What about an OLPC Deployment in Washington DC?


In a recent chat between Mike Lee and Marina Zdobnova, they discussed the possibility of a One Laptop Per Child deployment in a Washington DC metro area school:

olpc America
polyachka: So what are your future plans with DC OLPC club ?
curiouslee: We would like to do a deployment in the DC area.
polyachka: that would be good
curiouslee: But hope for that has dimmed a bit because of the change in DC govt.
curiouslee: Also, XOs are relatively hard to get and there are still many barriers with Sugar.
polyachka: barriers like what?
curiouslee: The Sugar brand and information materials need an overhaul.
curiouslee: Running Sugar outside of the XO (which itself is hard to get in smaller quantities) is difficult.

Of the many challenges that Mike and Marina list, the one that is the most obvious, with the easiest solution, is obtaining XO laptops. Right now, the only way to start an OLPC pilot is to buy XO laptops off eBay. This is a slow, expensive, and inefficient process that no school district would undertake when ASUS Eee PC laptops are so easy to buy.

So good luck to anyone who wants to start an OLPC pilot, anywhere - you'll be spending your first year just trying to get enough XOs for the students.


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Yes, I have previously expressed the need for a revolving account sales by someone such as ILoveMyXO. This would make possible small deployments for enlightened schools.

Accumulating XO's is indeed a very slow process - it has taken a year to accumulated enough from various sources to tentatively implement a 1:1 deployment in a local third grade starting in September (and by building on a 1:2 from May). We have hopes that a local university may provide writing resources that they are developing for the XO. Thanks go to the Mid-Michigan XO Laptop Lending Library.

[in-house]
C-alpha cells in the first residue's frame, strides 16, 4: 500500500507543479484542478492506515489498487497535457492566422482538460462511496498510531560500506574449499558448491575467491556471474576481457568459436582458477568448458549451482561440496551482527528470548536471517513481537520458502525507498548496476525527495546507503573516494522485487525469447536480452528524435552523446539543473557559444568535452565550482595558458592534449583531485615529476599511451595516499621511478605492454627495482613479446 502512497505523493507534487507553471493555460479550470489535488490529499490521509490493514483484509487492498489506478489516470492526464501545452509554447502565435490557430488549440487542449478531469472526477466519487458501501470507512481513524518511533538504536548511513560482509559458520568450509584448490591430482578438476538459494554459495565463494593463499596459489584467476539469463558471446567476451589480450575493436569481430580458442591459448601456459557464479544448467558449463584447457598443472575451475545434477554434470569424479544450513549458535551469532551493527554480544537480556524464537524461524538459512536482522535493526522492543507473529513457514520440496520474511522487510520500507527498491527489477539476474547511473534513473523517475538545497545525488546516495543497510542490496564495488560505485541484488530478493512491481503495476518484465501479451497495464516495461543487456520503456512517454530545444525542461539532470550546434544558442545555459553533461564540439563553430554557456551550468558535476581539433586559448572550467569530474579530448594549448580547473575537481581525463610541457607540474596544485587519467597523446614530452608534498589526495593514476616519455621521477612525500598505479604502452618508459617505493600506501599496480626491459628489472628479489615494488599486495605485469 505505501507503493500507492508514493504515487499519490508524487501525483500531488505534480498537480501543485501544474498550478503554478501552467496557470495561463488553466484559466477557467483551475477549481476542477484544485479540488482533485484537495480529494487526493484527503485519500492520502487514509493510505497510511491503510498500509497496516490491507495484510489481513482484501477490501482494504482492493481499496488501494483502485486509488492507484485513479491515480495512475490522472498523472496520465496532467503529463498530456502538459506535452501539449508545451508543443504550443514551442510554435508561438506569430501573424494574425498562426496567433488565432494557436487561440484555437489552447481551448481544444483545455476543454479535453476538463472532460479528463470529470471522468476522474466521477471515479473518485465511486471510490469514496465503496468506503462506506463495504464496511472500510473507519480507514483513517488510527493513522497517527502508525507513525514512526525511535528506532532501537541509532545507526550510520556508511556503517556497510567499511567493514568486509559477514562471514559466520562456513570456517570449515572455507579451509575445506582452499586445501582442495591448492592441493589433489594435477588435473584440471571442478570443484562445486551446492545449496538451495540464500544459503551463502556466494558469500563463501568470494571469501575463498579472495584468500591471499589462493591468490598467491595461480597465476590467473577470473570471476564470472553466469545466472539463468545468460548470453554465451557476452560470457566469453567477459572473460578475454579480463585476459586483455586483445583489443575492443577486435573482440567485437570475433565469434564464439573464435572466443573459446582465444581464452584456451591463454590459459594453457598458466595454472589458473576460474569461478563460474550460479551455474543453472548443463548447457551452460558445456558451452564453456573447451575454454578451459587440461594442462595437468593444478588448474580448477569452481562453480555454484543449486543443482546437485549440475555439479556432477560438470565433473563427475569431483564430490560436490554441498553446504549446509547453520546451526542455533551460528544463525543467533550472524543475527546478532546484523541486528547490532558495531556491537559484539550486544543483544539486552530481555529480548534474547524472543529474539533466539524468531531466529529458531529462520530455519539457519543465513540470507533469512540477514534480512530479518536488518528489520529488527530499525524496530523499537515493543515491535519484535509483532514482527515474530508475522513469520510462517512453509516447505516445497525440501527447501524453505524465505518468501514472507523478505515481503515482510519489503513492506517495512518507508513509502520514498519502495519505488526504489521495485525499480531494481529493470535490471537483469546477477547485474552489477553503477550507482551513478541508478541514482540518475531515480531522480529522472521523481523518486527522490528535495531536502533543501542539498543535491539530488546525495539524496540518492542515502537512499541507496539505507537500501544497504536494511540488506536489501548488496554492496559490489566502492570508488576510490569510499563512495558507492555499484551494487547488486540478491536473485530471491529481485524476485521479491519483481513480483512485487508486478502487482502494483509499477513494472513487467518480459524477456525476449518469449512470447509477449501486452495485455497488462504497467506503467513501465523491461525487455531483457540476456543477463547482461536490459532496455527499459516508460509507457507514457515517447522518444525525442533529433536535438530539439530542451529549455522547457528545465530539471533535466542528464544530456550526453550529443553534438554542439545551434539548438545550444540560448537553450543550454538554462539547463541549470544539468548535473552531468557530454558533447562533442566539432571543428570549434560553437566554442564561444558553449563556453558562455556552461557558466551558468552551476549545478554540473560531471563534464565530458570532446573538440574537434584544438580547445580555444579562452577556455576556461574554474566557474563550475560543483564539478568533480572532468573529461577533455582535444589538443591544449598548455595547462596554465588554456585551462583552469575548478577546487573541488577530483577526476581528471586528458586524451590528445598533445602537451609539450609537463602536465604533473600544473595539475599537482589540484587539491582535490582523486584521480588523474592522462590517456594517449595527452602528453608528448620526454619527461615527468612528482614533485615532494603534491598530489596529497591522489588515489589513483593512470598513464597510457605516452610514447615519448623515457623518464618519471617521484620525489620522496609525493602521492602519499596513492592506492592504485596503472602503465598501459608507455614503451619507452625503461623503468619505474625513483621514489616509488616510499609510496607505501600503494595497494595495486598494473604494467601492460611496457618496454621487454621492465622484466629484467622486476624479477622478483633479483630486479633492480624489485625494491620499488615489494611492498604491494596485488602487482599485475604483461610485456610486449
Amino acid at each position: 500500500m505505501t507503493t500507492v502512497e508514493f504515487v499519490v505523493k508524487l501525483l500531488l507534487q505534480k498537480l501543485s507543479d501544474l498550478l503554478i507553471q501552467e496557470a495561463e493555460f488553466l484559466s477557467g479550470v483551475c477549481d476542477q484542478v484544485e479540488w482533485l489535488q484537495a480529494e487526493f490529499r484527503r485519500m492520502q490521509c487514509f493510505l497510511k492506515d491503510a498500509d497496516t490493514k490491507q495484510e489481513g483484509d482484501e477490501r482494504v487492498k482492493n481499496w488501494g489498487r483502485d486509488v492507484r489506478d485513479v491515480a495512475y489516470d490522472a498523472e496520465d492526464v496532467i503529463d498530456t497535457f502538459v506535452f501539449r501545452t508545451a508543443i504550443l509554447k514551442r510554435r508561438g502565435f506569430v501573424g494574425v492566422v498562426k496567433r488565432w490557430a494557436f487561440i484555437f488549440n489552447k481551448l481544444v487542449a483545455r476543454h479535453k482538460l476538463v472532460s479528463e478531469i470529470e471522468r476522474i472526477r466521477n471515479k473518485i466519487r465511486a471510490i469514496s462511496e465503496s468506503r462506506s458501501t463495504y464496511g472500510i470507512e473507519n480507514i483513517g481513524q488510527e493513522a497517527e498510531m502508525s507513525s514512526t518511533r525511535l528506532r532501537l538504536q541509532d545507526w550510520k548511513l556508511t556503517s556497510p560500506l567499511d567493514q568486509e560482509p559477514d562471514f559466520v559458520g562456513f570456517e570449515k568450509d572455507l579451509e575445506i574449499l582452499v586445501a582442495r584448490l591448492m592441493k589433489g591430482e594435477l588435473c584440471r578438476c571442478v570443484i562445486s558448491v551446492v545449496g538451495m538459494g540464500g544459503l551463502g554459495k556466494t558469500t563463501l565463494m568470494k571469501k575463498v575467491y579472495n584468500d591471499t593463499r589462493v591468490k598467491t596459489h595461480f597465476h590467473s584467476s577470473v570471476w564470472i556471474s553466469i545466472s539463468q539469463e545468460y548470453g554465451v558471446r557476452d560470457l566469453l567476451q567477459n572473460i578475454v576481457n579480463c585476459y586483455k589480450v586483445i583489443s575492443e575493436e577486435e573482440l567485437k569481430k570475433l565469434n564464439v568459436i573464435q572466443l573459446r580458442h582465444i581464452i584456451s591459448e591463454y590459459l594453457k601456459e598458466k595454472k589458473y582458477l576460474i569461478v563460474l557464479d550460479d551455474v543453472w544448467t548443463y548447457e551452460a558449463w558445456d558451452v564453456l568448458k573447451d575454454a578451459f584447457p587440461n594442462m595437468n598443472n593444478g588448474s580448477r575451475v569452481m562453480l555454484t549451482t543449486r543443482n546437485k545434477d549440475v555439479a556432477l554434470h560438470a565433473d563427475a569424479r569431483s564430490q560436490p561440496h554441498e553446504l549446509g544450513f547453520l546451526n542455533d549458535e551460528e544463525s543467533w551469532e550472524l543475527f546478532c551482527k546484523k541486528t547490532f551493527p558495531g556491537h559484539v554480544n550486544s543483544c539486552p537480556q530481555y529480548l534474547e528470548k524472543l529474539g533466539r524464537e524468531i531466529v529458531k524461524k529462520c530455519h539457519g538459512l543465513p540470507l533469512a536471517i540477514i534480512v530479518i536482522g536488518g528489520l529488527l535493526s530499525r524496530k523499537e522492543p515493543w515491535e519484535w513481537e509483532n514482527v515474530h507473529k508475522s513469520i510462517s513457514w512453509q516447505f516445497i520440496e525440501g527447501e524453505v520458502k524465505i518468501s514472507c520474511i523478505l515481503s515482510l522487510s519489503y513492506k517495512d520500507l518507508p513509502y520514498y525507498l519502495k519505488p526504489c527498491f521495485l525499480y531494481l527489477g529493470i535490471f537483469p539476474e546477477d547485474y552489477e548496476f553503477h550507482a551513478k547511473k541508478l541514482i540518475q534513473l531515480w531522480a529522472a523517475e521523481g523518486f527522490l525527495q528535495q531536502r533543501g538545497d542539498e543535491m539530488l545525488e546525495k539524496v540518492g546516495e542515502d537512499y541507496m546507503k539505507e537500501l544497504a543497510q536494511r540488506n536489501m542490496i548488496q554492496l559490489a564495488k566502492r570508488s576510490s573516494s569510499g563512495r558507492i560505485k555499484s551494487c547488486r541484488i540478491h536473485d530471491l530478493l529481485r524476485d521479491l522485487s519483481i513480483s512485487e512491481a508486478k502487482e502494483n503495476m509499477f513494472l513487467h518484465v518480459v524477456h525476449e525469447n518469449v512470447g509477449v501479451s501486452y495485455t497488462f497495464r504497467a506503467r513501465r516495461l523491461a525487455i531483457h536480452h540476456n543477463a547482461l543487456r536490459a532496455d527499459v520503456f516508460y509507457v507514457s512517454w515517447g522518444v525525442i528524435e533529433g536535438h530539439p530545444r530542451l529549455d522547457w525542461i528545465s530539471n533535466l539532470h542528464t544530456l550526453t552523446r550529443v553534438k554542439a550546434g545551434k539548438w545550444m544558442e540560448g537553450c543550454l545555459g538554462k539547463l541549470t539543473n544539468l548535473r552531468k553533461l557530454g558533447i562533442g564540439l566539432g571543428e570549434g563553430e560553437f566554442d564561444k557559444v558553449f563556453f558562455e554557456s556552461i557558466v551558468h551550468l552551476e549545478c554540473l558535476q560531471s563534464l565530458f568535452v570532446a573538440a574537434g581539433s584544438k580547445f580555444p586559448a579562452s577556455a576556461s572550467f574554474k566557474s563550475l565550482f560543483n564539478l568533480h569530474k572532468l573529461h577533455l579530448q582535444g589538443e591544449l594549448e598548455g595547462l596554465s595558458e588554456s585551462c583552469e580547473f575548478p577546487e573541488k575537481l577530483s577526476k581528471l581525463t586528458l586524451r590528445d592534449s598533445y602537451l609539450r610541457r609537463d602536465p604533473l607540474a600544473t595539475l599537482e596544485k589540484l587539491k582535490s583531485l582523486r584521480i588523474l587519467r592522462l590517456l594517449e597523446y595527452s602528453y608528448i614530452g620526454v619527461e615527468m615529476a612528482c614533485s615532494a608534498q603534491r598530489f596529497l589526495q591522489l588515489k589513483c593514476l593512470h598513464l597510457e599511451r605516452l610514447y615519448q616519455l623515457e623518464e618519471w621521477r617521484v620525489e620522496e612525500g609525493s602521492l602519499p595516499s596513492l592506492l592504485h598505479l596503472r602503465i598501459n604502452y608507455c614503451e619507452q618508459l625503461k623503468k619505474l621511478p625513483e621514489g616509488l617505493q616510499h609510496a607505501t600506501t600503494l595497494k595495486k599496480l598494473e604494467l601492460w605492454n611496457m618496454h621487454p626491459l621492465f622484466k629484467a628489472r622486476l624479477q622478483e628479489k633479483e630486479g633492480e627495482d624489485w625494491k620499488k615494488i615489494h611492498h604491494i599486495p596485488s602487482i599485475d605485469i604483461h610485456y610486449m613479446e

But, we have a great guiding model -- Arbor Heights Elementary in Seattle, where they completed their deployment in January.

I was wondering if anyone here has an idea of the size of the market for XO's for small projects in the U.S. I can imagine it being attractive, if it reaches the thousands, for someone to make a bulk purchase and then sell them to these smaller projects for a premium.

I am in the seminal stages of the development of a non-profit educational project for under privileged children in Eastern Arkansas. Often compared to a third world country, it is one of the poorest regions in the US. So far, the prospects are discouraging. An XO type computer appears to be the hardware answer, but from what I am reading, it is difficult to find. The OLPC organization doesn't seem to respond well either. Does anyone have thoughts about alternatives to XO laptops?

Are you aware of Sugar-on-a-Stick, which is Sugar that runs from a USB memory stick and runs on a regular PC?

Please contact me at [email protected] -- I have ties to your area.

Hi ncarrol. We've used Sugar on a Stick several times on different computers: HP netbooks, Classmate PC's, Asus G73, Dell Vostro, etc. What I can say is most things work great, but some things don't. If a project plans on using this as standard for their deployment it would be a case of finding the right equipment (which takes a lot of testing time) or deciding on taking compromises. I'll send you an email. Thanks :)

It's hard to find an alternative that fits the requirements and constraints of a project of this type. Going the Windows route is expensive (licensing) and Sugar, for education, really has most of what you would need, especially if working with gradeschool children. We've tried Sugar on a Stick and we've tried installing Sugar on non-XO computers. We've managed to get both working, but it doesn't work as great as in the XO. I would really try to get a hold of OLPC, Miami offices, or run exhaustive tests of affordable computers with Sugar on Fedora.

I think the block size is more like a couple of hundred sold in groups of 10 to 20 with a small (not premium) margin.

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